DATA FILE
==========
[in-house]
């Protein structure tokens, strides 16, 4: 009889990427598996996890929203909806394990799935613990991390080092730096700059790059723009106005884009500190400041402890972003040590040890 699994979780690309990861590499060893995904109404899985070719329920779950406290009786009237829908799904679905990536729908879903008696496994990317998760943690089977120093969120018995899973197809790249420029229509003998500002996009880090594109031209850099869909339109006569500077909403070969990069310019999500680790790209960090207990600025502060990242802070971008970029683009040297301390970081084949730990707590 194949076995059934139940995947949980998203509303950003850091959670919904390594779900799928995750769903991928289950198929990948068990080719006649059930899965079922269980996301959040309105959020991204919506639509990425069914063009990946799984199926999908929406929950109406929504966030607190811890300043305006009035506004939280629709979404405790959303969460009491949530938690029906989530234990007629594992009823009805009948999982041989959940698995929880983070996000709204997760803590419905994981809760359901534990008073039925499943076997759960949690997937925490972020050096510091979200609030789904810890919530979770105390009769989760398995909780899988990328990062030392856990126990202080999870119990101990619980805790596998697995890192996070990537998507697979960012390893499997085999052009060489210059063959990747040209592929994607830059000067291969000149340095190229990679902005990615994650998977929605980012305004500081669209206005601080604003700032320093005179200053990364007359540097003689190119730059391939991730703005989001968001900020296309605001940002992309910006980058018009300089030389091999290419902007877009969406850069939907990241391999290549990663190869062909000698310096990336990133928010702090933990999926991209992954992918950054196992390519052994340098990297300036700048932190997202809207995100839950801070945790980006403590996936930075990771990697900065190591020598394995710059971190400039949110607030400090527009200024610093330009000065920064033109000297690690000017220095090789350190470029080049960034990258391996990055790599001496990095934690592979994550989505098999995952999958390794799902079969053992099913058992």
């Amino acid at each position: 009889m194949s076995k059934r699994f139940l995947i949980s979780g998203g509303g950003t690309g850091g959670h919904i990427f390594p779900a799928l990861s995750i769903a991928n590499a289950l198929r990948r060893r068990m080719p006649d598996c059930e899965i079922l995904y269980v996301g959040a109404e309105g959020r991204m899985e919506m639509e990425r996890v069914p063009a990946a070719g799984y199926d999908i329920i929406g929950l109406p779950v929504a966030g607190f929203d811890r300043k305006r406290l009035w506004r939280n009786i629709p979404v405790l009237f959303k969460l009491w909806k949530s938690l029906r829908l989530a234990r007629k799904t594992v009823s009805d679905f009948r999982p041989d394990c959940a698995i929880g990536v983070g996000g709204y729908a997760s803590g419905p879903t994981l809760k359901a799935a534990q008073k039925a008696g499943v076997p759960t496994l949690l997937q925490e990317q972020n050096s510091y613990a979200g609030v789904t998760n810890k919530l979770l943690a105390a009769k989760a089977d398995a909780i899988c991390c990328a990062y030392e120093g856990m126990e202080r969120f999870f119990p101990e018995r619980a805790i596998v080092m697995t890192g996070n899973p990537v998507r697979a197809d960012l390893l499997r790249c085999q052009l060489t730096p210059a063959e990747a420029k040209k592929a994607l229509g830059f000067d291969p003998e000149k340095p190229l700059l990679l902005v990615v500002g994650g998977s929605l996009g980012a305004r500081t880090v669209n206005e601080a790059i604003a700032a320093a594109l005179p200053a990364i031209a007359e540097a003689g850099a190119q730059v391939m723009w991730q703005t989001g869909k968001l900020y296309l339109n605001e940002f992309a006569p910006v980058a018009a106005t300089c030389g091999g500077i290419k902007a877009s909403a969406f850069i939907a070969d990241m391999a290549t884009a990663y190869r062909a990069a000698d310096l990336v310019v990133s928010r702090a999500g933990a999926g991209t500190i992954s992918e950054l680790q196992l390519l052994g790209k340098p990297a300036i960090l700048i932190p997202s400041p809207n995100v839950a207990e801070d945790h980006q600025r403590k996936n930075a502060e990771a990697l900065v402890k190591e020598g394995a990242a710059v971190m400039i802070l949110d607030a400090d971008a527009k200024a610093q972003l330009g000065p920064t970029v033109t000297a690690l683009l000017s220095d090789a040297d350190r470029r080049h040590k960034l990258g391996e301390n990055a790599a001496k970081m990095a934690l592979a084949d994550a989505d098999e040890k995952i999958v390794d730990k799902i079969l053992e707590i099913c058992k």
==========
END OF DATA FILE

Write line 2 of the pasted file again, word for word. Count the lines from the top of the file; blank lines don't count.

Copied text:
């Protein structure tokens, strides 16, 4: 009889990427598996996890929203909806394990799935613990991390080092730096700059790059723009106005884009500190400041402890972003040590040890 699994979780690309990861590499060893995904109404899985070719329920779950406290009786009237829908799904679905990536729908879903008696496994990317998760943690089977120093969120018995899973197809790249420029229509003998500002996009880090594109031209850099869909339109006569500077909403070969990069310019999500680790790209960090207990600025502060990242802070971008970029683009040297301390970081084949730990707590 194949076995059934139940995947949980998203509303950003850091959670919904390594779900799928995750769903991928289950198929990948068990080719006649059930899965079922269980996301959040309105959020991204919506639509990425069914063009990946799984199926999908929406929950109406929504966030607190811890300043305006009035506004939280629709979404405790959303969460009491949530938690029906989530234990007629594992009823009805009948999982041989959940698995929880983070996000709204997760803590419905994981809760359901534990008073039925499943076997759960949690997937925490972020050096510091979200609030789904810890919530979770105390009769989760398995909780899988990328990062030392856990126990202080999870119990101990619980805790596998697995890192996070990537998507697979960012390893499997085999052009060489210059063959990747040209592929994607830059000067291969000149340095190229990679902005990615994650998977929605980012305004500081669209206005601080604003700032320093005179200053990364007359540097003689190119730059391939991730703005989001968001900020296309605001940002992309910006980058018009300089030389091999290419902007877009969406850069939907990241391999290549990663190869062909000698310096990336990133928010702090933990999926991209992954992918950054196992390519052994340098990297300036700048932190997202809207995100839950801070945790980006403590996936930075990771990697900065190591020598394995710059971190400039949110607030400090527009200024610093330009000065920064033109000297690690000017220095090789350190470029080049960034990258391996990055790599001496990095934690592979994550989505098999995952999958390794799902079969053992099913058992």